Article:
A reply to Sumiko Tan: Candy Crushed (15 Sept 2013, Sunday Life, p15)

Candy Crushed

Dear Sumiko,

I refer to your recent article titled “Candy Crushed” in the 15 September 2013 edition of Sunday Life! at page 15. Reading about your videogame experience with Candy Crush made me both happy and sad. I am happy for you, because you have finally discovered the joy and wonder of playing videogames. I feel sad, because in your article, you immediately attributed this as a waste of time (“wasting your life”), and that playing games are “utterly meaningless”.

Never ever say that videogames are a waste of time. Why should games be different from any other hobby or recreational activity? Some people like to collect stamps, others have a passion for cooking, some like to indulge themselves in television shows and pop culture all day. We do these things because we want to, because we enjoy it and love it. You probably didn’t want to admit it in your article, but I can tell that you are in love with the game — so much that you even resorted to cheating in order to increase your playtime.

There is absolutely nothing wrong with cheating in a videogame, and don’t let anyone else tell you otherwise. As long as you are not illegally hacking the game software, or ruining the game experience for other players, by all means, cheat to your heart’s content. Quite recently, I had to resort to cheating in Borderlands 2. It made me feel really upset and uncomfortable for awhile, but I eventually got over it after a few days. Cheating is a culture that is very commonly found in videogames, and some gamers even feel that as players, they are entitled to use cheats whenever they play. This is an argument for another day, and is not the intent of this letter.

My point is: please continue to play videogames (although I highly recommend something else besides Candy Crush) and stop feeling guilty about it. I have lost count of the amount of late night gaming sessions I’ve had in the past with work looming only a few hours away. This is an absolutely normal experience for a gamer!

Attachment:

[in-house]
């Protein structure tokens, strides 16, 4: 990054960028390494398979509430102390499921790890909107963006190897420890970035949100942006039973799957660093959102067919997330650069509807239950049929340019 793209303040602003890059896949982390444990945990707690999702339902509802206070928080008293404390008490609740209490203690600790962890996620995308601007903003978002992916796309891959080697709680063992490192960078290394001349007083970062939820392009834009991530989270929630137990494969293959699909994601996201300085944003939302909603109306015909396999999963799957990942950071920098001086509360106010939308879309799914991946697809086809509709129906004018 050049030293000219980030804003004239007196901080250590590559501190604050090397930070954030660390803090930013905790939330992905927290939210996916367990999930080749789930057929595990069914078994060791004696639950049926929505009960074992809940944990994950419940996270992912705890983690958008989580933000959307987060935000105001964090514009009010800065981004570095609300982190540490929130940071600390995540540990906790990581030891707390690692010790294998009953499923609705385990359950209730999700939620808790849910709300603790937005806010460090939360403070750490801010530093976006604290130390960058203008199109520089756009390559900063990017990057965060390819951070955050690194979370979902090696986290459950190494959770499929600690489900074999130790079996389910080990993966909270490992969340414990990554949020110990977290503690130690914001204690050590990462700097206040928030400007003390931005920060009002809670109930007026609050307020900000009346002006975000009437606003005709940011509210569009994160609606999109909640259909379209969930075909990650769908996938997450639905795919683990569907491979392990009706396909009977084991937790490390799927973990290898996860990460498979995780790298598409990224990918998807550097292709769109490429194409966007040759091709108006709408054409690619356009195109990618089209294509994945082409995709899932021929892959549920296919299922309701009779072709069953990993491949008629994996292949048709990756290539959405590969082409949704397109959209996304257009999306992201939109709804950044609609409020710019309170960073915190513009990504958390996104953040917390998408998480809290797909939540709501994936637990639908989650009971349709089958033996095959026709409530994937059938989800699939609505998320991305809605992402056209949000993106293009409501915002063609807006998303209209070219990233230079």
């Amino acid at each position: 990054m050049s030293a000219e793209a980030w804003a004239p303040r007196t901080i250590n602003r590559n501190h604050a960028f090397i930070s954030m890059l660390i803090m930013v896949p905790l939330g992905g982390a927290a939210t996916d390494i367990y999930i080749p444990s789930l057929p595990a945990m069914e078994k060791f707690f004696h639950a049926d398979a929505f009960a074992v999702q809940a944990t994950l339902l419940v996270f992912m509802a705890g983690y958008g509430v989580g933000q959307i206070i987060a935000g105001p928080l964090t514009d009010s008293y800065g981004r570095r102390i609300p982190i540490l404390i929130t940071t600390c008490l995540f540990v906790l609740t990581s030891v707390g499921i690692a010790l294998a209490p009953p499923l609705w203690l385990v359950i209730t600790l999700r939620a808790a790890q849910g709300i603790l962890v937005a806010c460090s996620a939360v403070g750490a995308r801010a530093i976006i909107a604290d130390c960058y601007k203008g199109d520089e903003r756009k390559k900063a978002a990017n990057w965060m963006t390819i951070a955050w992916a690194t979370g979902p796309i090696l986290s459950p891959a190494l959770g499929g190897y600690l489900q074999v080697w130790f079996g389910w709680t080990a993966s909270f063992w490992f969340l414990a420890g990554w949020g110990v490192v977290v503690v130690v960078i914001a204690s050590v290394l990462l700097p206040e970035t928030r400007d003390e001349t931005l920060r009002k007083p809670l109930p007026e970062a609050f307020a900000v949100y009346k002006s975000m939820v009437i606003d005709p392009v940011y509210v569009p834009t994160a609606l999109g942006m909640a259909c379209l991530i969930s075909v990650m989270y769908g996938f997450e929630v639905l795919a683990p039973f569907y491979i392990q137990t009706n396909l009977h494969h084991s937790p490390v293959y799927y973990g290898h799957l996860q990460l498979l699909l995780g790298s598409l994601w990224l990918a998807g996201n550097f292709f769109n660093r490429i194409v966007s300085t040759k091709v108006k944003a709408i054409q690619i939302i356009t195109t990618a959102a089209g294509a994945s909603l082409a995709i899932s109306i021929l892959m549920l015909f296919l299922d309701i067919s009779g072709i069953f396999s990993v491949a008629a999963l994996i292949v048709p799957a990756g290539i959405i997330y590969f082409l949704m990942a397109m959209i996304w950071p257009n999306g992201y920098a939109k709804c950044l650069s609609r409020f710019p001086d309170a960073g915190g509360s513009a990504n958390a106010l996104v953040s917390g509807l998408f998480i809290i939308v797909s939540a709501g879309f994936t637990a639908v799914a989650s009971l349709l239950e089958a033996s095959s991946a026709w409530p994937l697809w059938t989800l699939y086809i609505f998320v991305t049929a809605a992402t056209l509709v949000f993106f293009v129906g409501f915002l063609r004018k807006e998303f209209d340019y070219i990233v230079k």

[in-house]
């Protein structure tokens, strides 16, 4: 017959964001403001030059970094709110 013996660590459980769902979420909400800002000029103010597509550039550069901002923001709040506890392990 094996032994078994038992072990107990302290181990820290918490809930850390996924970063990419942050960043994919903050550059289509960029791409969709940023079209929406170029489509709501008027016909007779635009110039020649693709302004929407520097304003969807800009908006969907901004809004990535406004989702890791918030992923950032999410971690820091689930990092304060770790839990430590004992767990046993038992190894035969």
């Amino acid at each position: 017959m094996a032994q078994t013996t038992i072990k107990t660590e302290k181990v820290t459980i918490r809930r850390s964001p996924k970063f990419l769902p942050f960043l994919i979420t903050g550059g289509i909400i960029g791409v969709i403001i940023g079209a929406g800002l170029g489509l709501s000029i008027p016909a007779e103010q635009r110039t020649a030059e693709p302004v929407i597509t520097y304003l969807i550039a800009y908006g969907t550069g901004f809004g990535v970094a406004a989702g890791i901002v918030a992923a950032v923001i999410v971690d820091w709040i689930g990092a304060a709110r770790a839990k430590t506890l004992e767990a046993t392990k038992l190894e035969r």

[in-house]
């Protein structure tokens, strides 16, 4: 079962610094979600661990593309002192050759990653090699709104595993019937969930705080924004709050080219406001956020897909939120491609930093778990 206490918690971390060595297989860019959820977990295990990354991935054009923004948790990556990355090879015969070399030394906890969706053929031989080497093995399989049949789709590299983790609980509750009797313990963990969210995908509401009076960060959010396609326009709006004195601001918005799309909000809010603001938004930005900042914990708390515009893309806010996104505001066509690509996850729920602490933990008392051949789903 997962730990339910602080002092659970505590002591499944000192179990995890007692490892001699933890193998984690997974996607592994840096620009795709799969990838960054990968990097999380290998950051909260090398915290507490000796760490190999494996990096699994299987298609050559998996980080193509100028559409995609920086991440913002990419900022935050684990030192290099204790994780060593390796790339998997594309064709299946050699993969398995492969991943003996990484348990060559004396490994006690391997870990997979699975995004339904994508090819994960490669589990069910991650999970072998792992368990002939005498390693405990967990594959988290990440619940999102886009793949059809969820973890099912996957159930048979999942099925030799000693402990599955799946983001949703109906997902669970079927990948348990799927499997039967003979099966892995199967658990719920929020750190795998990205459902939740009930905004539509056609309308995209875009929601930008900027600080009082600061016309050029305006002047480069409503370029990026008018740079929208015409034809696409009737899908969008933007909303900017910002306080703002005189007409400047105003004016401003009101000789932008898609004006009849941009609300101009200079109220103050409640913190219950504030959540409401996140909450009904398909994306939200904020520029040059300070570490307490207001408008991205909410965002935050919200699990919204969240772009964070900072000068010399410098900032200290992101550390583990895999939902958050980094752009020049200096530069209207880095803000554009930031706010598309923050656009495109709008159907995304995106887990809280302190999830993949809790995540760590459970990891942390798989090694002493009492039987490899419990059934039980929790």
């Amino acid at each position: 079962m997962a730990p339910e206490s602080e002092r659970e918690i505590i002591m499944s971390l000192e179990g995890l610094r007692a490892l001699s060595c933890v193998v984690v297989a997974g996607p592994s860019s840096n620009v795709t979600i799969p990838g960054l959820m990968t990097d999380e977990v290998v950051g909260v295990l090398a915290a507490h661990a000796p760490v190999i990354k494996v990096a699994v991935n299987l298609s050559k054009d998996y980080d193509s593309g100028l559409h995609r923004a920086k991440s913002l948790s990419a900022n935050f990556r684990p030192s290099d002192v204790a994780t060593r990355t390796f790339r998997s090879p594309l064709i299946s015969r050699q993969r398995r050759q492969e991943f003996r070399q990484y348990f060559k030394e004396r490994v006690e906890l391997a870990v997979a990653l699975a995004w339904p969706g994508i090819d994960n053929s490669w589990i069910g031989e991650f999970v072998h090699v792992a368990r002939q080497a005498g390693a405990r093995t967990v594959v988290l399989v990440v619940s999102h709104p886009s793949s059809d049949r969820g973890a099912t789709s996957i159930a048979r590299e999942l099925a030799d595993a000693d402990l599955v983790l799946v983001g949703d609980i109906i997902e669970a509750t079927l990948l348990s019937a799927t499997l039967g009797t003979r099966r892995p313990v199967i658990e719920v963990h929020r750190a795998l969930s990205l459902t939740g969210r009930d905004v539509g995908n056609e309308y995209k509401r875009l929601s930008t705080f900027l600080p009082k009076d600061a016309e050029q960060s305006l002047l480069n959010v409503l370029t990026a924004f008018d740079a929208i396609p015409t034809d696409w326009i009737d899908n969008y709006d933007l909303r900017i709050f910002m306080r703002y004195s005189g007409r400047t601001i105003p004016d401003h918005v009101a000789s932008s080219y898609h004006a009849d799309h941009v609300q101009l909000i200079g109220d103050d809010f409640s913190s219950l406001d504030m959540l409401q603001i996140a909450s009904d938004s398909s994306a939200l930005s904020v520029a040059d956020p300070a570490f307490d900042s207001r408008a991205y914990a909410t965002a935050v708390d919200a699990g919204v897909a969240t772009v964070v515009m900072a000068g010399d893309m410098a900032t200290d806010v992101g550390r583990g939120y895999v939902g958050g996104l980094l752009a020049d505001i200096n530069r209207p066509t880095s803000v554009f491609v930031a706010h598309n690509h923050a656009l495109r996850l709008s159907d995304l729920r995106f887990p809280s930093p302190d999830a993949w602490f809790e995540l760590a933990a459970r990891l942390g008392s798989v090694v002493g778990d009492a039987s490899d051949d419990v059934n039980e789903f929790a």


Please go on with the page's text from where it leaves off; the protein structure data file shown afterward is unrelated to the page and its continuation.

Yes, you have probably read many nightmare news stories about gamers who have died after playing videogames for obsessively long periods of time. But this can be applied to virtually anything else really — excessive indulgence in smoking, alcohol, twerking, and even drinking too much water can all lead to fatal consequences. You seem to be a responsible working adult, and I trust that you will be able to moderate yourself and still take care of your body while gaming.

The next logical step of your newfound gaming hobby, is to find some multiplayer games that allow you to play with other real people. You mentioned that your husband enjoys online chess — well, why not play a few online games together with him? If chess is not your fancy, I highly recommend You Don’t Know Jack, an irreverent trivia game with asynchronous multiplayer that draws questions from pop culture, current affairs, and other (silly) topics. I am absolutely positive that you will like it, since you mentioned that you were confident of your general knowledge.

Again, videogames are never a waste of time, and do not allow other people or some pre-conceived notions dictate what you can or cannot do. Enjoy doing what you love, and love doing what you enjoy.  On behalf of the many other gamers in Singapore, I would like to welcome you to the world of videogaming. It’s never too late to start. Please play more, and continue to write more: I am looking forward to any future articles about your gaming experiences.


With regards,
Edward Pang,
a lifelong gamer

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  • boris

    well, said sir